Holidays `99: California - I Left My Heart in San Francisco.In a Cafe

Sunday Mirror (London, England), January 3, 1999 | Go to article overview

Holidays `99: California - I Left My Heart in San Francisco.In a Cafe


WE FELL in love with everything about the place...but then it was hardly surprising. Well, San Francisco is where the idea of "loving everybody and everything'' first started.

It might be 30 years since the city first put a flower in its hair, but it still has that special kind of magic to set your heart and pulse racing.

The early-morning fog rolling in from the Pacific lifted to reveal streets packed with unmissable sights, excellent restaurants and some great shopping. There's enough to keep you busy for days - so don't make the mistake of just allowing two or three nights here if you're planning a tour of California.

The Americans agree it's their favourite city, maybe because of the strong European flavour or perhaps because it's so friendly.

We couldn't wait to explore San Francisco despite warnings that taking a young child was a recipe for disaster. If a 10-hour flight would not be hard enough with a one-year-old, then the city's roller-coaster streets would have us on our knees, we were told

But don't let the doom merchants put you off. Our daughter was a bit fidgety on the plane, but soon settled down and played with her toys, while cabs made the going easier when those hilly streets proved too much.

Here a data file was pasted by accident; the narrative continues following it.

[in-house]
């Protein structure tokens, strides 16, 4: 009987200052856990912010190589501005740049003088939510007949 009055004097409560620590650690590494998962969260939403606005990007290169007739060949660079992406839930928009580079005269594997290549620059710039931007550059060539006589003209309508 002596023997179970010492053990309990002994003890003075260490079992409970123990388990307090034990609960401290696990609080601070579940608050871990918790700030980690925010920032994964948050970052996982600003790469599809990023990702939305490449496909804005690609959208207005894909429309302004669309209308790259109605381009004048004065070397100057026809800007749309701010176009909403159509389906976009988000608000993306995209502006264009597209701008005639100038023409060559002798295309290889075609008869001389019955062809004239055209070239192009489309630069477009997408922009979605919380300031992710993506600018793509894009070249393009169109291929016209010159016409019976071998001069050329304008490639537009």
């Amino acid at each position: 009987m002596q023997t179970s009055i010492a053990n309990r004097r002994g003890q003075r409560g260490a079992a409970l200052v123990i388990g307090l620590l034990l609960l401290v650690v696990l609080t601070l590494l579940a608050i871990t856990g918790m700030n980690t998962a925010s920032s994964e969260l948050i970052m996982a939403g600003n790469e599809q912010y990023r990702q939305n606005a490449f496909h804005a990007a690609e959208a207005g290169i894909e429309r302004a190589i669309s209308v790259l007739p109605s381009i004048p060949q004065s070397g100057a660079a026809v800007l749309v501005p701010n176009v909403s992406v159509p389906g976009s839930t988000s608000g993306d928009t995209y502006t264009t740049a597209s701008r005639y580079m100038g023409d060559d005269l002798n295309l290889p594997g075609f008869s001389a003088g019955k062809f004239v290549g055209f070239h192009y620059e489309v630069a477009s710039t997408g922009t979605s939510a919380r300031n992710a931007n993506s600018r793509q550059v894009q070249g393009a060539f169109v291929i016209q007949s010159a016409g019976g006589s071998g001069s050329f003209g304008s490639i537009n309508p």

When it came to taking a closer look at the magnificent Golden Gate Bridge, we resorted to an old fire engine - a really fun excursion with a difference, although those topsy-turvy streets make it one heck of a bumpy ride.

The bridge is breathtaking whether you see it from a fire engine or on foot. It's certainly more stunning in real life than on any TV screen - a remarkable feat of engineering for the 1930s, even more remarkable when you realise only a handful of workers died during the four years it took to complete.

But there's more to see in San Francisco than just one bridge.

Remember to take a ferry ride to Sausalito with its quaint shops and restaurants.Ferries also make frequent crossings to the nearby town of Tiburon, which is worth a briefer stop. Views of the city skyline are an added bonus.

Back in the city, the famous Victorian houses at Alamo Square are as pretty as their pictures in any guide book, both inside and out.

Chateau Tivoli has an abundance of antique treasures that wouldn't be out of place in Christies, while the picture- postcard row of houses opposite are a delight.

What makes this colourful collection of old houses so special is the stunning backdrop...the San Francisco skyline.

You feel as if you have entered two different time zones at the same time as you stare at the old and new together.

Not far away from Alamo Square is Golden Gate Park which, in true American style, is on a grand scale. It's a pleasant change of scenery and pace from downtown San Francisco, with the added bonus of The Academy of Science on the site.

Union Square is the place to go for serious shopaholics. You'll find the big name stores like Macy's and Saks there, but the friendly staff at nearby Nordstrom make this store well worth a visit.

Lovers of fine paintings will also be drawn to Union Square, as there are some splendid art shops where you can often get the chance to talk to the artist before having the chance of purchasing his or her work.

After some serious shopping, recharge your batteries with afternoon tea at the elegant Westin St Francis. …

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